Inuits, Vikings, no Covid dead: Five things to know about Greenland
Nuuk, Denmark: The exploitation of mineral resources has taken center stage in the lead-up to Tuesday's parliamentary elections in Greenland, a Danish autonomous territory.
The world's largest island is facing numerous challenges, from a changing landscape due to global warming to disagreements over natural resources, and superpowers vying for influence due to its strategic location. Here are five things to know about the Arctic island.
Inhabited by Inuits on-and-off for almost 4,500 years, the island was originally dubbed 'Green land' by Erik the Red, a Viking explorer who landed on the far southern edge of the island in the 10th century.
That was however perhaps a less-than-fitting name since 85 percent of the island's two million-square-kilometer (772,204 square-mile) surface is covered by ice.
Rediscovered by Danes 300 years ago, the island was a Danish colony until 1953 when it was established as a province of the Danish realm.
In 1979, Greenland became a "self-governing territory" but its economy still heavily depends on subsidies from Copenhagen, which amount to about 526 million euros per year ($620 million), making up a third of Greenland's budget.
Denmark also decides on matters covering Greenland's foreign policy and military. But unlike Denmark, Greenland is not a member of the EU, from which it withdrew in 1985.
More than 90 percent of the 56,000 inhabitants -- 18,000 of whom live in the capital Nuuk -- are Inuit.
Minerals in spades
Greenland's soil is rich in several precious minerals -- including gold, uranium, and rubies -- but only two mining sites are currently active.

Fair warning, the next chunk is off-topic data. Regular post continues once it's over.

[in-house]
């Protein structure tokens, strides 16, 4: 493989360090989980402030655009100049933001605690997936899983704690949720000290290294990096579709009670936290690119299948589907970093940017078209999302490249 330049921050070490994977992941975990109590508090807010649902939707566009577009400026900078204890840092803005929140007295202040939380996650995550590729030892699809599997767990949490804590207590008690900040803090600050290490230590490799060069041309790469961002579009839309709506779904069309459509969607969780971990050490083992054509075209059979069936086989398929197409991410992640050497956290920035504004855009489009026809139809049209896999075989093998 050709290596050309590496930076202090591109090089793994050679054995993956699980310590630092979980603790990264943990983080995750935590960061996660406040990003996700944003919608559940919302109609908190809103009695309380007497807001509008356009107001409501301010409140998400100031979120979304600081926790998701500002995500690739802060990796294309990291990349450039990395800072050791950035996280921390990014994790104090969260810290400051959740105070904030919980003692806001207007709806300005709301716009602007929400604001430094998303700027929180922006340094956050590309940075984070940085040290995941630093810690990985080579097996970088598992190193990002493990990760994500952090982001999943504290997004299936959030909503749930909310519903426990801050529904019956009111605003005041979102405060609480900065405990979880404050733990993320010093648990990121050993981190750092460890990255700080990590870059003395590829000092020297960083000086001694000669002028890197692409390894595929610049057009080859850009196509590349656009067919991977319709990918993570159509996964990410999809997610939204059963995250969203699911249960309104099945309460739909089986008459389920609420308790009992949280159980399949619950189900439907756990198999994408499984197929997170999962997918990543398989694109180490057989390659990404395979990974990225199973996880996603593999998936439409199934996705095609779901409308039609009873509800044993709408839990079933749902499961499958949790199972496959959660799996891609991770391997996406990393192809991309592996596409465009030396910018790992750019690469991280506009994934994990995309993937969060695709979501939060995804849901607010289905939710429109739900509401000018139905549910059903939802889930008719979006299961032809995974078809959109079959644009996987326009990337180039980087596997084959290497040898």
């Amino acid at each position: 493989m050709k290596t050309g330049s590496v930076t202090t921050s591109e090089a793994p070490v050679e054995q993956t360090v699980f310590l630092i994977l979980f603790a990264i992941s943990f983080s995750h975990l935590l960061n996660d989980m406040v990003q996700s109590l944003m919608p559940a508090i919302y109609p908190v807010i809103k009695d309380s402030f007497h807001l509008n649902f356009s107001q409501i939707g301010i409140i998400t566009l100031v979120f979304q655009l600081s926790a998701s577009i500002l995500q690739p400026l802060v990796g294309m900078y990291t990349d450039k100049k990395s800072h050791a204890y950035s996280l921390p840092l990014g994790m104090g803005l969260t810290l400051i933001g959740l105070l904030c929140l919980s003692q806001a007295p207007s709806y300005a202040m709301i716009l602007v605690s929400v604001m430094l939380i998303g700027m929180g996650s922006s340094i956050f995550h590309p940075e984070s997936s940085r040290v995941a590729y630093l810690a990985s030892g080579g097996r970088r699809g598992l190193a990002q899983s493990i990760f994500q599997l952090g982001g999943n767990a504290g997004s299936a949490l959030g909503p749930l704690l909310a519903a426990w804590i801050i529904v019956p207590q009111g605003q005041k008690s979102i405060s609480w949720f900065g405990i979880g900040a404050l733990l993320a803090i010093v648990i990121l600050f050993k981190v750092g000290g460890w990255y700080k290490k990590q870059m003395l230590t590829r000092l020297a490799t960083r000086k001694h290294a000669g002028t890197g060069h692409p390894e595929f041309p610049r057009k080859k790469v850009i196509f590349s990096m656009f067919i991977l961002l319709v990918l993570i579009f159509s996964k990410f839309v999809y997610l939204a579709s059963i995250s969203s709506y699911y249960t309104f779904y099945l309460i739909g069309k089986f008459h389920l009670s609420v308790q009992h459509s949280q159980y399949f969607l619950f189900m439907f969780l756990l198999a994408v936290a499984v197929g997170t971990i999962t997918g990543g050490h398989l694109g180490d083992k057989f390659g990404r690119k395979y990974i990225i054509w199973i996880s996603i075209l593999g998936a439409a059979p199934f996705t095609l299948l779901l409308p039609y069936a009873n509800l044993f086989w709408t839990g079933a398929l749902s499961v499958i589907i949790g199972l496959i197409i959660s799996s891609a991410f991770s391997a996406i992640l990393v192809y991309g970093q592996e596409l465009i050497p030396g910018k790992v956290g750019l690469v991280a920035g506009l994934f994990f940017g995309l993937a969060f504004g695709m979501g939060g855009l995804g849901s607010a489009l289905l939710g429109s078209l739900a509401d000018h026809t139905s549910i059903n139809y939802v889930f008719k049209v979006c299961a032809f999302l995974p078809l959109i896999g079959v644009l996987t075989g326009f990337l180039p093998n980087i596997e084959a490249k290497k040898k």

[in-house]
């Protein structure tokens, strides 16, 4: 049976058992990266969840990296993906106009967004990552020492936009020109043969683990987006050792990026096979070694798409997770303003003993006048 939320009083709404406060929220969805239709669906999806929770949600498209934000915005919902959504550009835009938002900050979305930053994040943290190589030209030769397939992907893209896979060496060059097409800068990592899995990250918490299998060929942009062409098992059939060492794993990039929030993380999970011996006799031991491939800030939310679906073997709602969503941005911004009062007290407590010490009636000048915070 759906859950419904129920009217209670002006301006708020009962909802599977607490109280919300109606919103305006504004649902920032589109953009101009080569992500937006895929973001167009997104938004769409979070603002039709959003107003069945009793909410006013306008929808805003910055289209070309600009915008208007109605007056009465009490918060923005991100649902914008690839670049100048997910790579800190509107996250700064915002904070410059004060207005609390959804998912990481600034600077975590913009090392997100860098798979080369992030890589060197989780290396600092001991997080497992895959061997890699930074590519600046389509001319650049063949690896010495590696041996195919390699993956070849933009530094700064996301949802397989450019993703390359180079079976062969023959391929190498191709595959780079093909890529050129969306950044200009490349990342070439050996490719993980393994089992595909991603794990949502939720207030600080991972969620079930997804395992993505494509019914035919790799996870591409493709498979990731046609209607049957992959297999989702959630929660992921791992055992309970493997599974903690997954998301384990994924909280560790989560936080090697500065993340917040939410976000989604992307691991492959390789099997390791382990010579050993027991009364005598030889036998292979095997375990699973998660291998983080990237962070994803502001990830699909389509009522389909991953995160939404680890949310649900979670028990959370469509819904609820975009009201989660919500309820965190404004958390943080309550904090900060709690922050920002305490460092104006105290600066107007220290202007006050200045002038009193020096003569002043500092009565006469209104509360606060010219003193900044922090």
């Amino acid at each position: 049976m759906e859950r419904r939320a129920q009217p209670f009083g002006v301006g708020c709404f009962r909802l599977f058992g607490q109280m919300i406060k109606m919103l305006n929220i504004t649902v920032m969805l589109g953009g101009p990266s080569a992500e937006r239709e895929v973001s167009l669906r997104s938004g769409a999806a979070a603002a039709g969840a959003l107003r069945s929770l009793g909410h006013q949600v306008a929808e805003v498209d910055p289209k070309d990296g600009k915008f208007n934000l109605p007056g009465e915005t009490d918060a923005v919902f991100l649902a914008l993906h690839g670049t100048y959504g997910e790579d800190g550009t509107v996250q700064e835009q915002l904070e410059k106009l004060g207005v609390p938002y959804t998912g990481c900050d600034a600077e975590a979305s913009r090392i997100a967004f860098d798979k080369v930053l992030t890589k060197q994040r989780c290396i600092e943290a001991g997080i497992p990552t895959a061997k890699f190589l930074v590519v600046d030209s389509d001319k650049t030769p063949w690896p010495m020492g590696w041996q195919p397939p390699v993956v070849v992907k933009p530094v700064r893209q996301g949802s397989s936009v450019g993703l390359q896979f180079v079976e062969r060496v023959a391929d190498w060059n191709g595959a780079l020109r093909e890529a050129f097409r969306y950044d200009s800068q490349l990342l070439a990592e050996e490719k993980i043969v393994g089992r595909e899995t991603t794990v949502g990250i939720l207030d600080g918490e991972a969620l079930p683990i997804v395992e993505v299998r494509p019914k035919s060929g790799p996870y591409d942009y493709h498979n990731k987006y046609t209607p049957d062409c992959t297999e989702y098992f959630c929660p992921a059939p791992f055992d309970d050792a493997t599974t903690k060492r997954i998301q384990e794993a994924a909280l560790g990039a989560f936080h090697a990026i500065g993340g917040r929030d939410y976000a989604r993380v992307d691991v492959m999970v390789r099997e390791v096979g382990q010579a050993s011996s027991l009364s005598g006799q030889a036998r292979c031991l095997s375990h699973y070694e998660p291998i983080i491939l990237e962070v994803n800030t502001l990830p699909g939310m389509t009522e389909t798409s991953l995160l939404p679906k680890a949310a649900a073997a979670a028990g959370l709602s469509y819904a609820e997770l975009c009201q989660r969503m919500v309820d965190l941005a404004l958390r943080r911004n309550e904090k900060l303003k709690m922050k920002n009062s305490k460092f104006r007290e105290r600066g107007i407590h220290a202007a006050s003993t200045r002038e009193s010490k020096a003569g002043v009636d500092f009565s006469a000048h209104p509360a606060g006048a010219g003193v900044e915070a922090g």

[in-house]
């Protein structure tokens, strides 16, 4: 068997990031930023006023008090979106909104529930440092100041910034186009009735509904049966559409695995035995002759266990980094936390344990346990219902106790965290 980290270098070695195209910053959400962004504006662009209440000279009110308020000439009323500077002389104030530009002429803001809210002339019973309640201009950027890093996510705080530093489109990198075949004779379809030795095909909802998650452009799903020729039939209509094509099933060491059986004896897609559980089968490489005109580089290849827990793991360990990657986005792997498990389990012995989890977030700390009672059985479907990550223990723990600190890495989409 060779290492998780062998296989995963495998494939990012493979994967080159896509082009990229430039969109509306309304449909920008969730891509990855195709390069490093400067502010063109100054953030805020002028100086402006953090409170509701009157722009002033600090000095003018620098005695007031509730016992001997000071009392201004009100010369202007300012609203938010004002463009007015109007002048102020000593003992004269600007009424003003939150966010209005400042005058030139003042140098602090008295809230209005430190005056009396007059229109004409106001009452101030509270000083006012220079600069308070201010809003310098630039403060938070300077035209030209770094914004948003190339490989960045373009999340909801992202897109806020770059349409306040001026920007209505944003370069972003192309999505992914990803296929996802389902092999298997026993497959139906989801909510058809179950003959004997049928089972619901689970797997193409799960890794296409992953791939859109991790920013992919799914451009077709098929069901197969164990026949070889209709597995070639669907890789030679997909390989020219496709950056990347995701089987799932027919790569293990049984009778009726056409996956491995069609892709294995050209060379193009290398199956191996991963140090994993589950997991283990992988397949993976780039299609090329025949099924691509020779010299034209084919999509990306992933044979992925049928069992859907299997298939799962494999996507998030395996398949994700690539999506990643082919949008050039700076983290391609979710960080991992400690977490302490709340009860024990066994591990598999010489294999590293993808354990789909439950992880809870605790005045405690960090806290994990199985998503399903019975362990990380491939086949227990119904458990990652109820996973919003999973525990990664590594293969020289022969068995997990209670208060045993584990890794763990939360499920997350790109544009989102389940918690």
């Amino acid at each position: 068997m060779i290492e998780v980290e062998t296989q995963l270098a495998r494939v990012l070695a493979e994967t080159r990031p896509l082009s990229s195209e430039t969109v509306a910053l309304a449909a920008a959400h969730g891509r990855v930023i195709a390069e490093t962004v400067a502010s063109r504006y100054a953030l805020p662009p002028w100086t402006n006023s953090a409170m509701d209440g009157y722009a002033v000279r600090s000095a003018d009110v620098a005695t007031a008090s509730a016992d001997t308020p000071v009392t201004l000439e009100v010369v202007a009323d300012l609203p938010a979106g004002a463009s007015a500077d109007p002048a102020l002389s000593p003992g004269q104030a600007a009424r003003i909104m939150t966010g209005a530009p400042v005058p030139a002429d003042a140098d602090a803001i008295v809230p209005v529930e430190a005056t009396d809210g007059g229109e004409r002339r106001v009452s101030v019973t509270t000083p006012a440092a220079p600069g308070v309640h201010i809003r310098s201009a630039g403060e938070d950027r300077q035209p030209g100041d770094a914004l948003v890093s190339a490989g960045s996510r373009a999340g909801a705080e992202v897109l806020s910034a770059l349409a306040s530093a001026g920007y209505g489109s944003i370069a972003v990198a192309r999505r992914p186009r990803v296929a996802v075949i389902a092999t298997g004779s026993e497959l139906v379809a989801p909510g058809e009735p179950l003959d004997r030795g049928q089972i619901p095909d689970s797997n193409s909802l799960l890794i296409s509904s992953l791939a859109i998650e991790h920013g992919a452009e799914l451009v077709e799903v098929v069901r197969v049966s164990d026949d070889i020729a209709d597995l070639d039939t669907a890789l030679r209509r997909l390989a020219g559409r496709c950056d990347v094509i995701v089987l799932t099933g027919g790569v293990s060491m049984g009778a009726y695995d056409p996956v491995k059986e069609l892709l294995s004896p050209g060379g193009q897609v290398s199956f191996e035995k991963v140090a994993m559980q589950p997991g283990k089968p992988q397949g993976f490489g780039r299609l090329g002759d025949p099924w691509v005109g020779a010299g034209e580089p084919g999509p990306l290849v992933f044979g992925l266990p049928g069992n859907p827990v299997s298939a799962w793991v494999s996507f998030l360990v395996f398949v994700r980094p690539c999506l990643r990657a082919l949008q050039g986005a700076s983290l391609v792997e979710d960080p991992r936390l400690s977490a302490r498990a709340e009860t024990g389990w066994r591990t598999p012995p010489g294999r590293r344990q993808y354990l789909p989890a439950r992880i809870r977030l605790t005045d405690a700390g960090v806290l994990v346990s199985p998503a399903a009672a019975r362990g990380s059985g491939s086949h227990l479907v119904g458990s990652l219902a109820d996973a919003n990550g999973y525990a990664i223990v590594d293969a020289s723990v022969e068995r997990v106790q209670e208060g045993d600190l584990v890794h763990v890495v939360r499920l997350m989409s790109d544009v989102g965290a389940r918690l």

There are hopes too that the territory sits atop lucrative oil and gas reserves, but no discoveries have so far been made.
There has long been an appetite for the island's resources. European fishermen have cruised its waters for nearly 500 years and the rare mineral cryolite -- used in the production of aluminum among other things -- has been mined from a deposit at Ivittuut on the west coast until it was depleted in 1987.
Melting glaciers are also releasing a mineral-rich rock flour that can be used as a fertilizer in depleted or arid soil in Africa and South America.
Frontline of global warming
The massive territory is experiencing firsthand the effects of global warming, with the Arctic heating up twice as fast as the rest of the planet.
Numerous studies have also shown that the melting of Greenland's ice sheet has picked up speed.
If the ice mass, the second largest in the world after Antarctica, were to melt completely it could cause sea levels to rise by seven meters (23 feet), according to simulations.
Greenland lacks a road or rail network, so people rely on helicopters, planes, and boats to get around.
Rising temperatures and melting ice are meanwhile opening up new and shorter shipping routes, reinforcing the territory's strategic position in a region increasingly coveted by world powers.
While interest in the Arctic was tepid after the end of the Cold War, the US is now reinvesting in the region to counter ambitions by Russia and China. That renewed interest was demonstrated by former US President Donald Trump's swiftly rebuffed offer to buy Greenland.
The US already has a military base in Thule in the far northwest of Greenland, and it reopened a consulate in Nuuk in June 2020. Denmark also announced an investment plan in February to reinforce its military surveillance.
With only 31 cases reported since the beginning of the pandemic, Greenland has managed to keep Covid-19 at bay. But this success has come at the cost of virtual isolation from the rest of the world.
As soon as the first case was confirmed over a year ago, Nuuk took drastic measures, including the suspension of nearly all international and domestic air travel.
Restrictions have been eased since, but entry to the country is still subject to prior approval by a commission evaluating the necessity of the trip, dealing a heavy blow to the country's fledgling tourism industry.